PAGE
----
trenchant Meaning in the Cambridge English Dictionary Cambridge dictionaries logo
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Meaning of “trenchant” in the English Dictionary

"trenchant" in British English

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trenchantadjective

uk   /ˈtren.tʃənt/ us   /ˈtren.tʃənt/ formal
severe, expressing strong criticism or forceful opinions: His most trenchant criticism is reserved for the party leader, whom he describes as "the most incompetent and ineffectual the party has known". Dorothy Parker's writing is characterized by a trenchant wit and sophistication.
trenchancy
noun [U] uk   /ˈtren.tʃən.si/ us   /ˈtren.tʃən.si/
trenchantly
adverb uk   /ˈtren.tʃənt.li/ us   /ˈtren.tʃənt.li/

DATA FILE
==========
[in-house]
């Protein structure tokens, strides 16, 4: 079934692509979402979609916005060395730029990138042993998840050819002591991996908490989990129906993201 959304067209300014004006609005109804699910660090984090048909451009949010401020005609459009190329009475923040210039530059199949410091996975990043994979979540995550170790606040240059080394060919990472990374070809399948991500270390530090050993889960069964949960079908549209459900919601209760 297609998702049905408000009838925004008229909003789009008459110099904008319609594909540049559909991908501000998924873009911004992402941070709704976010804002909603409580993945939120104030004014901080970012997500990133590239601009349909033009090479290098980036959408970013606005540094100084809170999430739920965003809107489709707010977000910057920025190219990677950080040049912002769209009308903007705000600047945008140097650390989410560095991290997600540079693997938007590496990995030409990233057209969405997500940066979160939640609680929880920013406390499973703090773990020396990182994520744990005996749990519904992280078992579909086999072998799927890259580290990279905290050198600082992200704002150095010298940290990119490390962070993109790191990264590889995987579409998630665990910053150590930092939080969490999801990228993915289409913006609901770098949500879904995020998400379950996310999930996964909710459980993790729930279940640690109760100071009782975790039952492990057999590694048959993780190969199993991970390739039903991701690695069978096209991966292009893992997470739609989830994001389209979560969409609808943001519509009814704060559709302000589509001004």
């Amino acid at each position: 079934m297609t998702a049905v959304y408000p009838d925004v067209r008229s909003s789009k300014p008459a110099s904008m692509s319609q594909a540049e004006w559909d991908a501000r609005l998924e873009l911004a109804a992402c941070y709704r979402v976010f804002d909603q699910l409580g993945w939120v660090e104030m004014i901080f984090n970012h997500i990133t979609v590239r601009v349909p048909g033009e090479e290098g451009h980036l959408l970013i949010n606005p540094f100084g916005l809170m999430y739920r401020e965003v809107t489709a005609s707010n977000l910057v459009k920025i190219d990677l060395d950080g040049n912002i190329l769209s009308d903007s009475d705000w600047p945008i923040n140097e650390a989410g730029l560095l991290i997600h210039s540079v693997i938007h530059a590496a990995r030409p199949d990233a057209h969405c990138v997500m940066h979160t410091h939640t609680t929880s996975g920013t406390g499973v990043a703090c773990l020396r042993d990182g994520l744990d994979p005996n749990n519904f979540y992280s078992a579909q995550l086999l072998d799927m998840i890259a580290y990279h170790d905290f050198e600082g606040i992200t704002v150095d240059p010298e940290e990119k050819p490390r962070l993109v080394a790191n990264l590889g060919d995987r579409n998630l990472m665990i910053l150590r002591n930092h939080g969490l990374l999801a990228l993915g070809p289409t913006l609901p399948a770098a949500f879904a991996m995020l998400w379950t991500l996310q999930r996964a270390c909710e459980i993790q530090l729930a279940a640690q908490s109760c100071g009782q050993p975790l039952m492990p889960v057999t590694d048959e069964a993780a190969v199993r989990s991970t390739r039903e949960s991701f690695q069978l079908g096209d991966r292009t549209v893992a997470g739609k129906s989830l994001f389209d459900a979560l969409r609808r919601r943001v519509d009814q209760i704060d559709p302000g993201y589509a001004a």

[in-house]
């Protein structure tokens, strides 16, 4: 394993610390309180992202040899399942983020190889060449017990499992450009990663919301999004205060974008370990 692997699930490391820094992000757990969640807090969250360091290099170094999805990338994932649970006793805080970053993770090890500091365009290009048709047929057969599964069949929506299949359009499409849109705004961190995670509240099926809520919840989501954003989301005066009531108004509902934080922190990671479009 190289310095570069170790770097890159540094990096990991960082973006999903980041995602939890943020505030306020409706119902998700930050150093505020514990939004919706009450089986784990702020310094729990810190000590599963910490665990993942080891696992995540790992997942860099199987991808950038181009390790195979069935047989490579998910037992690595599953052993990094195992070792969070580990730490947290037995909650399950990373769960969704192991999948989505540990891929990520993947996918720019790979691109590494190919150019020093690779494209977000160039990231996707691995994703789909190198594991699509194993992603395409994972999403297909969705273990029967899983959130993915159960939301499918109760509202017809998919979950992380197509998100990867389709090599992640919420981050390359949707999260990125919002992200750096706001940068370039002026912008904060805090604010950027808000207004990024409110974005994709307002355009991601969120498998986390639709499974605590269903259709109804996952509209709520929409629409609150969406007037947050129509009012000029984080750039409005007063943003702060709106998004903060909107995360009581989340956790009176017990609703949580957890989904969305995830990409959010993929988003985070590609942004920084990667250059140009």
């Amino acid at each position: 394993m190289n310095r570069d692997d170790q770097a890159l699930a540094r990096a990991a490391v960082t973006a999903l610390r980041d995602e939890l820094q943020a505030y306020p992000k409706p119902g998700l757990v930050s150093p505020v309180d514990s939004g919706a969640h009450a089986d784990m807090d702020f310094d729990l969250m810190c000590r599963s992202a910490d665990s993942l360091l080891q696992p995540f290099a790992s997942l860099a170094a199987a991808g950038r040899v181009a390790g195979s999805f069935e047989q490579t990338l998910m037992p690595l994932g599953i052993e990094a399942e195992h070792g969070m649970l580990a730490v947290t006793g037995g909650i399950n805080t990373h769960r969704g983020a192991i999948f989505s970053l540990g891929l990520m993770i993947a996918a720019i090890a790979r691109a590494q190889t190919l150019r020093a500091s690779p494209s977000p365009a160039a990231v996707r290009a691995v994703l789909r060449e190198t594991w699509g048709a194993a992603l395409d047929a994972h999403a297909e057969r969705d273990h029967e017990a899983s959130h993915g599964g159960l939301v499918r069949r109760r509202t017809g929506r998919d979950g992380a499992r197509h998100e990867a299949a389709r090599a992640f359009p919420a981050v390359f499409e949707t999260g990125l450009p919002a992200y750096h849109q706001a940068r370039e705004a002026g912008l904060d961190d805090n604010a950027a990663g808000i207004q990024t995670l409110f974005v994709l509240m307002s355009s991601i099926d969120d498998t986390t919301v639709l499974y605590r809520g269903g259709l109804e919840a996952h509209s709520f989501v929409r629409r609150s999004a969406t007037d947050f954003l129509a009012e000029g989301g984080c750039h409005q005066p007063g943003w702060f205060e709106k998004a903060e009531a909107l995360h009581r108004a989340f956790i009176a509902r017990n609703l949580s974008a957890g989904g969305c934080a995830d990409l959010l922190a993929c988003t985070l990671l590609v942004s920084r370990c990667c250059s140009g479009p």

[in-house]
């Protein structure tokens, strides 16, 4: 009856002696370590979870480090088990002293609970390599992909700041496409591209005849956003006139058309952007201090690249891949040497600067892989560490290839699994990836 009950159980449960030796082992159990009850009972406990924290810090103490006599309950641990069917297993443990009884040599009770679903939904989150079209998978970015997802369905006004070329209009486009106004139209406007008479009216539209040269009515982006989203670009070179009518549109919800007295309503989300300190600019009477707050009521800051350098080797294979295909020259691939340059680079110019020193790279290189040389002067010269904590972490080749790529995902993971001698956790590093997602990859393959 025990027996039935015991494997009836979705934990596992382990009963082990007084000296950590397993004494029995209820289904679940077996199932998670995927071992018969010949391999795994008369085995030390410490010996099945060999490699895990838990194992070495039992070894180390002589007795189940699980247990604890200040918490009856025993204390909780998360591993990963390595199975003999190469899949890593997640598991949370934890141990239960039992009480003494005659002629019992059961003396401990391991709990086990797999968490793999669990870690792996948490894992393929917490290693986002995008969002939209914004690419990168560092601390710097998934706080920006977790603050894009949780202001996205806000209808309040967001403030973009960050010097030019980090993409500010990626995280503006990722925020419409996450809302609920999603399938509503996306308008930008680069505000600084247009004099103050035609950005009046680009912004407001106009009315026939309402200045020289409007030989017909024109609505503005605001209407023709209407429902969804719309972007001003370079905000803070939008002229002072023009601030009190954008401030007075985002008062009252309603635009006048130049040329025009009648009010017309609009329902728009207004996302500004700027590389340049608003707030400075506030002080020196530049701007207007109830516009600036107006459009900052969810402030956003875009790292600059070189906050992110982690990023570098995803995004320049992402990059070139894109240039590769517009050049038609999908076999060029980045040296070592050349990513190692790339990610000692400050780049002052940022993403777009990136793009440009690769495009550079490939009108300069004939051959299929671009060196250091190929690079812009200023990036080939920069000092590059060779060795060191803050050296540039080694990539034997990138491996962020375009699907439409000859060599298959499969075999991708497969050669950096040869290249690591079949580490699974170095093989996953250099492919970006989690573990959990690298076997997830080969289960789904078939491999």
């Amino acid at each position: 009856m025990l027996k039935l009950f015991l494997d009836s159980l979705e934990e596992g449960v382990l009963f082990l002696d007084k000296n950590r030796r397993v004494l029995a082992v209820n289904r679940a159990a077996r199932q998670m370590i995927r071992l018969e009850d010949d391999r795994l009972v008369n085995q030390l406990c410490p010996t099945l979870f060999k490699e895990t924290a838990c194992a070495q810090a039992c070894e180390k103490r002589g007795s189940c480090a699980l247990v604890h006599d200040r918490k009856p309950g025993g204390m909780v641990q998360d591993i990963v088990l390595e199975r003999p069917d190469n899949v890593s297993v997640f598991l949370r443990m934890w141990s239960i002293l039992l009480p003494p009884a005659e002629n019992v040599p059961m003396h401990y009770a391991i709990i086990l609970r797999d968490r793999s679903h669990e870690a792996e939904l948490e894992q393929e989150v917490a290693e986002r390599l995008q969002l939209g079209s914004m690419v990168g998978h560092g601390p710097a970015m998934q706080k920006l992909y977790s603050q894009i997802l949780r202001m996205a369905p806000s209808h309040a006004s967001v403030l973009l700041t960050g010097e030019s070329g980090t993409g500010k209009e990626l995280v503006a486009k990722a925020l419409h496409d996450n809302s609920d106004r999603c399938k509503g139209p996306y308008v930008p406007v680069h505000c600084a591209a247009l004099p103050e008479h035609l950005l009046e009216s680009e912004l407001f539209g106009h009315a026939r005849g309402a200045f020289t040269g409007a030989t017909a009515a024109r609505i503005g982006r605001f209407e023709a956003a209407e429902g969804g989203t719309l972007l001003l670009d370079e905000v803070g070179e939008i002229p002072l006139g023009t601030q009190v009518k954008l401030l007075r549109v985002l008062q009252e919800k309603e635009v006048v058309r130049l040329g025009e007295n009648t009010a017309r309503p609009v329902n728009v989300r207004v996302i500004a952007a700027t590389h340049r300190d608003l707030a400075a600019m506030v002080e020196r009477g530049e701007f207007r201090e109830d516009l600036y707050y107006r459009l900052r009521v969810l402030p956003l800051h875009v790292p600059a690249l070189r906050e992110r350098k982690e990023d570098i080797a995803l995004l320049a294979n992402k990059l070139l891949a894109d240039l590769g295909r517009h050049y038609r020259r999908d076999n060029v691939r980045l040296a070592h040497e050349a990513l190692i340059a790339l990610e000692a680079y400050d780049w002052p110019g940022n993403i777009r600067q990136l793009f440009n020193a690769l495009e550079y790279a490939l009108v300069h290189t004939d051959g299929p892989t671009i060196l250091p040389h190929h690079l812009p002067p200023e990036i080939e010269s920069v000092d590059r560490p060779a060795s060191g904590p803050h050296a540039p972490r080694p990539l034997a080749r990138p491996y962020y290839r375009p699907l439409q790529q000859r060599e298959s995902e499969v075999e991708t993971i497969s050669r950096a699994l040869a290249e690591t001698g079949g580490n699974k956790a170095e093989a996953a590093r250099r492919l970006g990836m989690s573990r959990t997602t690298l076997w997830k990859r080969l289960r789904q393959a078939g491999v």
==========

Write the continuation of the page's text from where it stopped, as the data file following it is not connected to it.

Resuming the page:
(Definition of trenchant from the Cambridge Advanced Learner’s Dictionary & Thesaurus © Cambridge University Press)

"trenchant" in American English

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trenchantadjective

us   /ˈtren·tʃənt/
(of something said or written) forcefully and effectively expressed, and often in few words: I enjoy reading Murray’s trenchant comments on the relationship between sports and society.
(Definition of trenchant from the Cambridge Academic Content Dictionary © Cambridge University Press)
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“trenchant” in British English

Avoiding common errors with the word enough.
Avoiding common errors with the word enough.
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by Liz Walter Enough is a very common word, but it is easy to make mistakes with it. You need to be careful about its position in a sentence, and the prepositions or verb patterns that come after it. I’ll start with the position of enough in the sentence. When we use it with a noun,

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